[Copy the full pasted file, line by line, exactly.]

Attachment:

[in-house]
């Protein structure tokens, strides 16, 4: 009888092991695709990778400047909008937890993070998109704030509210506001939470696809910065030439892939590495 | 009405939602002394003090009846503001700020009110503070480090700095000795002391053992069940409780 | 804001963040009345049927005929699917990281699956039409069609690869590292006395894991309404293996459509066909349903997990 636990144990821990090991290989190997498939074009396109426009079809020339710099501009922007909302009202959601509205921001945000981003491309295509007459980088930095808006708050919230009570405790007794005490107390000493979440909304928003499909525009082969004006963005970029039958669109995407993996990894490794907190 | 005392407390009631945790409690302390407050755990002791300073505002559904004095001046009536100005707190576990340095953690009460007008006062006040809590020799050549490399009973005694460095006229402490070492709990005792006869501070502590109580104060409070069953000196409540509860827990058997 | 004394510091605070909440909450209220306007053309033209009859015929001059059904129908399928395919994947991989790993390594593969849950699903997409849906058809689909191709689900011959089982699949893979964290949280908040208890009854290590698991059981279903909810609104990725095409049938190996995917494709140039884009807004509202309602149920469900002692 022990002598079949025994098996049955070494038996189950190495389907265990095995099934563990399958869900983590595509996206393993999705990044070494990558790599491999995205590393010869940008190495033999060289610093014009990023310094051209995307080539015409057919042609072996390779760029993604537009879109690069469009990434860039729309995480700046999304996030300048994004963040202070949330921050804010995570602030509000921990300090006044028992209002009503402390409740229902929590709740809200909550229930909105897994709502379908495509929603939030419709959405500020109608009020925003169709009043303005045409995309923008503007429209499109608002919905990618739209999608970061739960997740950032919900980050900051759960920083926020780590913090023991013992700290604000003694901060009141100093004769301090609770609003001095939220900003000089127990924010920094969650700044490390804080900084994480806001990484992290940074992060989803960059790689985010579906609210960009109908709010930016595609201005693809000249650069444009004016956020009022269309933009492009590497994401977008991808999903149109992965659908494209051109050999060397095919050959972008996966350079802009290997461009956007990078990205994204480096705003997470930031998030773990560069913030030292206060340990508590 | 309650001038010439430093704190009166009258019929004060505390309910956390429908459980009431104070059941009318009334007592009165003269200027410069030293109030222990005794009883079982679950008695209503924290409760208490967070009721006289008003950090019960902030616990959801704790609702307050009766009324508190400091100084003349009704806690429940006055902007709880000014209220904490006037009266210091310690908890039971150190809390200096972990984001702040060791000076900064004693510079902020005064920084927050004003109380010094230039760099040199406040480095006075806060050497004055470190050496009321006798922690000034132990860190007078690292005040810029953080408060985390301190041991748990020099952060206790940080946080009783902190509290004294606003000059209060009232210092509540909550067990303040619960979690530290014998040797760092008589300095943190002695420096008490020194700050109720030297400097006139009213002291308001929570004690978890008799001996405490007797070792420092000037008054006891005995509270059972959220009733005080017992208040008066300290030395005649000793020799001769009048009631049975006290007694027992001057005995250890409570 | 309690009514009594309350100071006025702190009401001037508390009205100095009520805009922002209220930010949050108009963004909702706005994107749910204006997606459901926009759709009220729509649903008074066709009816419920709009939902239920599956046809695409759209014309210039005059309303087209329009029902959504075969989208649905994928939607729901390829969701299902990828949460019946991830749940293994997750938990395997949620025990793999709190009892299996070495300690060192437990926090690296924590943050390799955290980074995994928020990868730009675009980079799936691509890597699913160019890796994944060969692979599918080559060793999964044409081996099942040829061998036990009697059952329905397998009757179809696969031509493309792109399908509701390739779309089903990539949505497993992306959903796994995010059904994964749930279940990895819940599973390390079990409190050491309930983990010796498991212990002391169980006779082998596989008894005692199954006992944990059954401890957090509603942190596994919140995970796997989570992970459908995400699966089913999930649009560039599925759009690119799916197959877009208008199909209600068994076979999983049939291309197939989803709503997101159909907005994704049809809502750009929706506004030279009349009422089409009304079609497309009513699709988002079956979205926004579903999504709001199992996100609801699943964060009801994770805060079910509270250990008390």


[in-house]
């Protein structure tokens, strides 16, 4: 009888092991695709990778400047909008937890993070998109704030509210506001939470696809910065030439892939590495 | 009405939602002394003090009846503001700020009110503070480090700095000795002391053992069940409780 | 804001963040009345049927005929699917990281699956039409069609690869590292006395894991309404293996459509066909349903997990 636990144990821990090991290989190997498939074009396109426009079809020339710099501009922007909302009202959601509205921001945000981003491309295509007459980088930095808006708050919230009570405790007794005490107390000493979440909304928003499909525009082969004006963005970029039958669109995407993996990894490794907190 | 005392407390009631945790409690302390407050755990002791300073505002559904004095001046009536100005707190576990340095953690009460007008006062006040809590020799050549490399009973005694460095006229402490070492709990005792006869501070502590109580104060409070069953000196409540509860827990058997 | 004394510091605070909440909450209220306007053309033209009859015929001059059904129908399928395919994947991989790993390594593969849950699903997409849906058809689909191709689900011959089982699949893979964290949280908040208890009854290590698991059981279903909810609104990725095409049938190996995917494709140039884009807004509202309602149920469900002692 022990002598079949025994098996049955070494038996189950190495389907265990095995099934563990399958869900983590595509996206393993999705990044070494990558790599491999995205590393010869940008190495033999060289610093014009990023310094051209995307080539015409057919042609072996390779760029993604537009879109690069469009990434860039729309995480700046999304996030300048994004963040202070949330921050804010995570602030509000921990300090006044028992209002009503402390409740229902929590709740809200909550229930909105897994709502379908495509929603939030419709959405500020109608009020925003169709009043303005045409995309923008503007429209499109608002919905990618739209999608970061739960997740950032919900980050900051759960920083926020780590913090023991013992700290604000003694901060009141100093004769301090609770609003001095939220900003000089127990924010920094969650700044490390804080900084994480806001990484992290940074992060989803960059790689985010579906609210960009109908709010930016595609201005693809000249650069444009004016956020009022269309933009492009590497994401977008991808999903149109992965659908494209051109050999060397095919050959972008996966350079802009290997461009956007990078990205994204480096705003997470930031998030773990560069913030030292206060340990508590 | 309650001038010439430093704190009166009258019929004060505390309910956390429908459980009431104070059941009318009334007592009165003269200027410069030293109030222990005794009883079982679950008695209503924290409760208490967070009721006289008003950090019960902030616990959801704790609702307050009766009324508190400091100084003349009704806690429940006055902007709880000014209220904490006037009266210091310690908890039971150190809390200096972990984001702040060791000076900064004693510079902020005064920084927050004003109380010094230039760099040199406040480095006075806060050497004055470190050496009321006798922690000034132990860190007078690292005040810029953080408060985390301190041991748990020099952060206790940080946080009783902190509290004294606003000059209060009232210092509540909550067990303040619960979690530290014998040797760092008589300095943190002695420096008490020194700050109720030297400097006139009213002291308001929570004690978890008799001996405490007797070792420092000037008054006891005995509270059972959220009733005080017992208040008066300290030395005649000793020799001769009048009631049975006290007694027992001057005995250890409570 | 309690009514009594309350100071006025702190009401001037508390009205100095009520805009922002209220930010949050108009963004909702706005994107749910204006997606459901926009759709009220729509649903008074066709009816419920709009939902239920599956046809695409759209014309210039005059309303087209329009029902959504075969989208649905994928939607729901390829969701299902990828949460019946991830749940293994997750938990395997949620025990793999709190009892299996070495300690060192437990926090690296924590943050390799955290980074995994928020990868730009675009980079799936691509890597699913160019890796994944060969692979599918080559060793999964044409081996099942040829061998036990009697059952329905397998009757179809696969031509493309792109399908509701390739779309089903990539949505497993992306959903796994995010059904994964749930279940990895819940599973390390079990409190050491309930983990010796498991212990002391169980006779082998596989008894005692199954006992944990059954401890957090509603942190596994919140995970796997989570992970459908995400699966089913999930649009560039599925759009690119799916197959877009208008199909209600068994076979999983049939291309197939989803709503997101159909907005994704049809809502750009929706506004030279009349009422089409009304079609497309009513699709988002079956979205926004579903999504709001199992996100609801699943964060009801994770805060079910509270250990008390």